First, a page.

Bruce Momjian wrote:
Heikki Linnakangas wrote:
Florian Pflug wrote:
Heikki Linnakangas wrote:
Tom Lane wrote:
Compared to what it currently takes to check the same tuple (a separate
index entry fetch and traversal to the heap page), this is already an
enormous performance improvement.
Though keep in mind that we kill index tuples as soon as they're deemed
to be dead. Nevertheless, I'm not very worried about the cost of
following the chain either. But that's something we can quite easily
measure if we want to.
I'm confused now. I though that pruning would be enough to shorten
HOT-Chains -
because the root line pointer afterwards points directly to the first live
tuple. But we can *prune* (without actually defragmenting) without holding
a VACUUM-strength lock, right? Or did I get that wrong?
Yes, that's right. You don't seem to be confused at all.

Tom argued that following the tuple chain is cheap enough, and might
even be cheaper than what we have now, that we don't need to prune just
for the purpose of keeping the chains short. To which I pointed out that
currently, without HOT, we mark index tuples pointing to dead tuples as
killed to avoid following them in the future, so HOT without pruning is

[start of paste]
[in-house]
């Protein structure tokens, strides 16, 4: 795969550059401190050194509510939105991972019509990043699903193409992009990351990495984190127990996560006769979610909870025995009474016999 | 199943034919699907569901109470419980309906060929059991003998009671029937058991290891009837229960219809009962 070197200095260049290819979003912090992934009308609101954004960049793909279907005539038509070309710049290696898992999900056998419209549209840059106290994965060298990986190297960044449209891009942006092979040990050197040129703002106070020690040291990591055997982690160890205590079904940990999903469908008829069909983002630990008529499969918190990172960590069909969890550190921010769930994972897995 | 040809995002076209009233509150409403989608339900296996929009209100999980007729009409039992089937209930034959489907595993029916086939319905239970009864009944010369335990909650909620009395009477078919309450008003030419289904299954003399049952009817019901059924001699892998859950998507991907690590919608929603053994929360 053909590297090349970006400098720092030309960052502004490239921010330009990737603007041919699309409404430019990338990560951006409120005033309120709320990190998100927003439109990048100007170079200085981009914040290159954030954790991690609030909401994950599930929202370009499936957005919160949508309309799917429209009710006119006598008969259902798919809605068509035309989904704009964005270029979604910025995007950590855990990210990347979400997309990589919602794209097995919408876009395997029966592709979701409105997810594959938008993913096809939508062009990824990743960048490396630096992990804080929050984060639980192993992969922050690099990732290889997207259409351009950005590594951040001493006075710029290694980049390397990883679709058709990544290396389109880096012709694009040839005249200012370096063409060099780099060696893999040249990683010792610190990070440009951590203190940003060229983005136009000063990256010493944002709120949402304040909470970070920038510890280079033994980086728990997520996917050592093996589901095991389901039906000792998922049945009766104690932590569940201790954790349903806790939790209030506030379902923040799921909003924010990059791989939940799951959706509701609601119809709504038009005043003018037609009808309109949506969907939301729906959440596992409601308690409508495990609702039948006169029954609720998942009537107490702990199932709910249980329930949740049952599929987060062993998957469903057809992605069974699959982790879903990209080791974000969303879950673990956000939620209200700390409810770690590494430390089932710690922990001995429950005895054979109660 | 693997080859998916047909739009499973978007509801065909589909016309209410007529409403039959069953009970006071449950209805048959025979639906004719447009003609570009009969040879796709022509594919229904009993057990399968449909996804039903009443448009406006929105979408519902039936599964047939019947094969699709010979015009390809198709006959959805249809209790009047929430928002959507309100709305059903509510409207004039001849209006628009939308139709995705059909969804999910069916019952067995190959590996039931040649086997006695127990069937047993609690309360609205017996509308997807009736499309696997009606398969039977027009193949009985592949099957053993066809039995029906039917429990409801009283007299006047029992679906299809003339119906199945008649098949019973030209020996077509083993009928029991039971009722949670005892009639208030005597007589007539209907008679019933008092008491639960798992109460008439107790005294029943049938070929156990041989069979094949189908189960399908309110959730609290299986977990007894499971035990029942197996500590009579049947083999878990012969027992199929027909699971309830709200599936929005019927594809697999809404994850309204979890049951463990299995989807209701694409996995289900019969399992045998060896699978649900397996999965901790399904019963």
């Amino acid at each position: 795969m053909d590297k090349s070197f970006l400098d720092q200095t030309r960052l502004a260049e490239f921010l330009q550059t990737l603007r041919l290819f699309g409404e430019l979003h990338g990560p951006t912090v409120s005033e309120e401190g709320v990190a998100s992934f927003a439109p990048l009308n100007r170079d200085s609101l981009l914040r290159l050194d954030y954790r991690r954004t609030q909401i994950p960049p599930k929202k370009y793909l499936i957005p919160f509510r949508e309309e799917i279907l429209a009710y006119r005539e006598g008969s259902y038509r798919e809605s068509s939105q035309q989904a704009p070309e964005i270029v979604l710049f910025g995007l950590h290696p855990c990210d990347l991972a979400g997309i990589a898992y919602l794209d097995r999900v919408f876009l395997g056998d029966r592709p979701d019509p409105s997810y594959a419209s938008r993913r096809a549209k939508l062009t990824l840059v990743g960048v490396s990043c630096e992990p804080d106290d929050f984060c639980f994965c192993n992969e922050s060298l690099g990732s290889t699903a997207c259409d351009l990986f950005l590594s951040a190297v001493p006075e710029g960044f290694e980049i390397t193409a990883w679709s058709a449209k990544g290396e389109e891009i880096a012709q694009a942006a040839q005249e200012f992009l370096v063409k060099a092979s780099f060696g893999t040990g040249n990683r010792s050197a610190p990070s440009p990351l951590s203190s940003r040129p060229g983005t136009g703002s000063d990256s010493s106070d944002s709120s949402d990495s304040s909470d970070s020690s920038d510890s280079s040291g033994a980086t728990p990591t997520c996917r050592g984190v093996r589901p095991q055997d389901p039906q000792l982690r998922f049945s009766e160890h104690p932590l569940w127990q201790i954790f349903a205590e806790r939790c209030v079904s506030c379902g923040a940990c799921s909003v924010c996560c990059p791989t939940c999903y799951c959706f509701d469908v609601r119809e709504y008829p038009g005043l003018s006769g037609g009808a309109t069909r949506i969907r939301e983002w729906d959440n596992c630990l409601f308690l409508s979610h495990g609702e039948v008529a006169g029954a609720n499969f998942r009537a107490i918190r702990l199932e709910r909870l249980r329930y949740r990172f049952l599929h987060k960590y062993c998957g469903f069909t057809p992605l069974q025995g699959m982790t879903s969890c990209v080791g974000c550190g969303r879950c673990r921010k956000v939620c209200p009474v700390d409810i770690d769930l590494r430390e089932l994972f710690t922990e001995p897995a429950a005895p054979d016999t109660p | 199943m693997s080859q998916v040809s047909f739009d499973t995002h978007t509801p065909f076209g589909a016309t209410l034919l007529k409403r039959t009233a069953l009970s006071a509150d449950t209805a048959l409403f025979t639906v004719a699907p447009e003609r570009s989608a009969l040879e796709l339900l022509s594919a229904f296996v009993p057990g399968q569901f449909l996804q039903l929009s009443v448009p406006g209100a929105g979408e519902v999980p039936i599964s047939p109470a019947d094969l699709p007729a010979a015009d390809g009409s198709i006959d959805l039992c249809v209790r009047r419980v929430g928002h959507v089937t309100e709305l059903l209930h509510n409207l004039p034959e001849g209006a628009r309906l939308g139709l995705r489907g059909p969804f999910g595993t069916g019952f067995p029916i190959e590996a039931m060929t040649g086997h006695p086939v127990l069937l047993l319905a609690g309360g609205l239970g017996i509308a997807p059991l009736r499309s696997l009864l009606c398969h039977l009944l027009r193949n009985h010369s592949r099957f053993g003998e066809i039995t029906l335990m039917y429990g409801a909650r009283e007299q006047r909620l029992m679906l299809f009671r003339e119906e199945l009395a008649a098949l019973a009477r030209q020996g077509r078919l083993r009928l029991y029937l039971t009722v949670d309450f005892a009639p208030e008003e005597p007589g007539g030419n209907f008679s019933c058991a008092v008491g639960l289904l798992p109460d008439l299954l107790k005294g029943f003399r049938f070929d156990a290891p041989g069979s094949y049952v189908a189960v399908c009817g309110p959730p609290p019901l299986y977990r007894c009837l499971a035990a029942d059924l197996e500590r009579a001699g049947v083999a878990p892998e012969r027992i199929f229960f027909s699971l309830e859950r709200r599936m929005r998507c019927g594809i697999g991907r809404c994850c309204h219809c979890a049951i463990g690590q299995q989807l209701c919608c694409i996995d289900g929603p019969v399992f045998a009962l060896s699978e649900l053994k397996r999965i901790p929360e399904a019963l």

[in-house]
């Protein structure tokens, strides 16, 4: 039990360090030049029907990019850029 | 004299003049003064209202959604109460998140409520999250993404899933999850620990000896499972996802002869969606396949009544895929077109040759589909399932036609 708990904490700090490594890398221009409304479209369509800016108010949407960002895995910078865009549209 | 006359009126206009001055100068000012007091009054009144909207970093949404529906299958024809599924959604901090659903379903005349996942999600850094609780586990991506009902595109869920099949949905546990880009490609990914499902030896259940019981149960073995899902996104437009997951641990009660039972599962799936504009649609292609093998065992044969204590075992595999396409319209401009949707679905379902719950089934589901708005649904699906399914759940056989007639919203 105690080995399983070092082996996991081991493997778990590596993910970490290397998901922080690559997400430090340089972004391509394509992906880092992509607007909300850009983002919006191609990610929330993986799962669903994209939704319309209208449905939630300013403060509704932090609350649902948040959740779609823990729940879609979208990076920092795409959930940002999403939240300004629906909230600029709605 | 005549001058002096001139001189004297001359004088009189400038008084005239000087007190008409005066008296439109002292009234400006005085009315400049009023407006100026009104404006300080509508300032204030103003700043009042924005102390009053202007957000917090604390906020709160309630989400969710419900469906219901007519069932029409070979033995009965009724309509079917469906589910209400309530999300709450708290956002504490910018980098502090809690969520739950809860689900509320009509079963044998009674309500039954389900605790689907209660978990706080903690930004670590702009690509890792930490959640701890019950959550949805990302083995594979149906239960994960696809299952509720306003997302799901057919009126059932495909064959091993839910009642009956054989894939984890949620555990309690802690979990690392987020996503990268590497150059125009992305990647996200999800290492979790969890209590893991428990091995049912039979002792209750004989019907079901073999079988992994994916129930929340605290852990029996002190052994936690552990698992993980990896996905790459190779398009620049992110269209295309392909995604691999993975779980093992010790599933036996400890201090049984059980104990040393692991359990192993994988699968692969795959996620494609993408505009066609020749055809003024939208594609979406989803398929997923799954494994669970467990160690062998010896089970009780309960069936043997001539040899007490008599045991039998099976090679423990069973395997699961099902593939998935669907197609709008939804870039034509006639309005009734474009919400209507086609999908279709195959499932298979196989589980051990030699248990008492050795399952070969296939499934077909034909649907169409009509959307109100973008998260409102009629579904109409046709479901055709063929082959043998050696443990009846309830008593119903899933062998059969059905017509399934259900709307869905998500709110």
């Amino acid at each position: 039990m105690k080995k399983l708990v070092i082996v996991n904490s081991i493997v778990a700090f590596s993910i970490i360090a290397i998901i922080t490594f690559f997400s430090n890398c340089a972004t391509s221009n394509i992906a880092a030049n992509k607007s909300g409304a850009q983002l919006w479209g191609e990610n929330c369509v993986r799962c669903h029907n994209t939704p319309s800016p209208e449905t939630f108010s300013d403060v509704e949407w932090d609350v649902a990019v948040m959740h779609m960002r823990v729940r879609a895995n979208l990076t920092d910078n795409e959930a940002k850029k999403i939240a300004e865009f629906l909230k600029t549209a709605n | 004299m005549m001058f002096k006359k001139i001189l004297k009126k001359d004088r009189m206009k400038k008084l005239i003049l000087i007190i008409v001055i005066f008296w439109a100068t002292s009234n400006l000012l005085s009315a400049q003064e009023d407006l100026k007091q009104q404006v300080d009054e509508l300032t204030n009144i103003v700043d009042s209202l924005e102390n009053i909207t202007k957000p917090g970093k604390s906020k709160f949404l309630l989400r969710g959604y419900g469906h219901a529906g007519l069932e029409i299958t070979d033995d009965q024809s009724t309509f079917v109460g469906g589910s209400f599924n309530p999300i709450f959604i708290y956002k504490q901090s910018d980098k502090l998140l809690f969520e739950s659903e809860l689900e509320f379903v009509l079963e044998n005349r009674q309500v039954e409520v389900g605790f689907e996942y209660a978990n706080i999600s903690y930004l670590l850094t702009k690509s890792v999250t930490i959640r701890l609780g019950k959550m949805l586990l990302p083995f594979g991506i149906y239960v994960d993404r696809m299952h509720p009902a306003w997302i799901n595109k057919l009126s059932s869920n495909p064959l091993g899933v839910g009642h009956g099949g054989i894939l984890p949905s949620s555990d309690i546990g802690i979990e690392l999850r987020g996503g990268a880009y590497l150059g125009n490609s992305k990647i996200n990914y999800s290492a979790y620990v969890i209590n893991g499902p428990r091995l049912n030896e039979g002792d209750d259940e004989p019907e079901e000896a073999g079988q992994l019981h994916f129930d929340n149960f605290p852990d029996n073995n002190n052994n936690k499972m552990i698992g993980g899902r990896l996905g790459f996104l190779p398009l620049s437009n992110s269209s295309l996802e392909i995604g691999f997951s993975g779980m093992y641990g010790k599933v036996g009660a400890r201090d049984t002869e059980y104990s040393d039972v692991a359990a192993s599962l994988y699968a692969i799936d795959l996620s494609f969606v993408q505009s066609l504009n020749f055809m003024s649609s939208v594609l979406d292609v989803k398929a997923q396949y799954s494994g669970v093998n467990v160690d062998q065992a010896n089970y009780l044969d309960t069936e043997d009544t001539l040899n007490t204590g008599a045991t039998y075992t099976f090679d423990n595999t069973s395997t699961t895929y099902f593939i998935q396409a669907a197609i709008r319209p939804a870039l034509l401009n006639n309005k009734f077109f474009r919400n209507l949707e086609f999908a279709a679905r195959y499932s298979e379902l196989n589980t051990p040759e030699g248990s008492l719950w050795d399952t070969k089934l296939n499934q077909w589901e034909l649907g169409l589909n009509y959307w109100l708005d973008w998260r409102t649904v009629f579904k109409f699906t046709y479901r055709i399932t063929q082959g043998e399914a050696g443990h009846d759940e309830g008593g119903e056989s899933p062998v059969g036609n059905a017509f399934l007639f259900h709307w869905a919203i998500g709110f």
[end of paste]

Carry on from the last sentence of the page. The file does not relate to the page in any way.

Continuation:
not cheaper than what we have now.

The central idea I now understand is that pruning only shrinks HOT
chains.  It does not allow reuse of space.  Only defragmentation does
that, and that is triggered when the page is almost full.

I was under the impression that pruning *does* free the space occupied
by DEAD HOT-Tuples (minus the size of a redirection line pointer). It
just doesn't defragment, so how much of that freed space you can actually
use to store new tuples is another question...

Or is that wrong - do we need a VACUUM-strength lock to turn a tuple
into a redirecting line pointer, and can pruning therefore only really
free *no* space?

greetings, Florian Pflug

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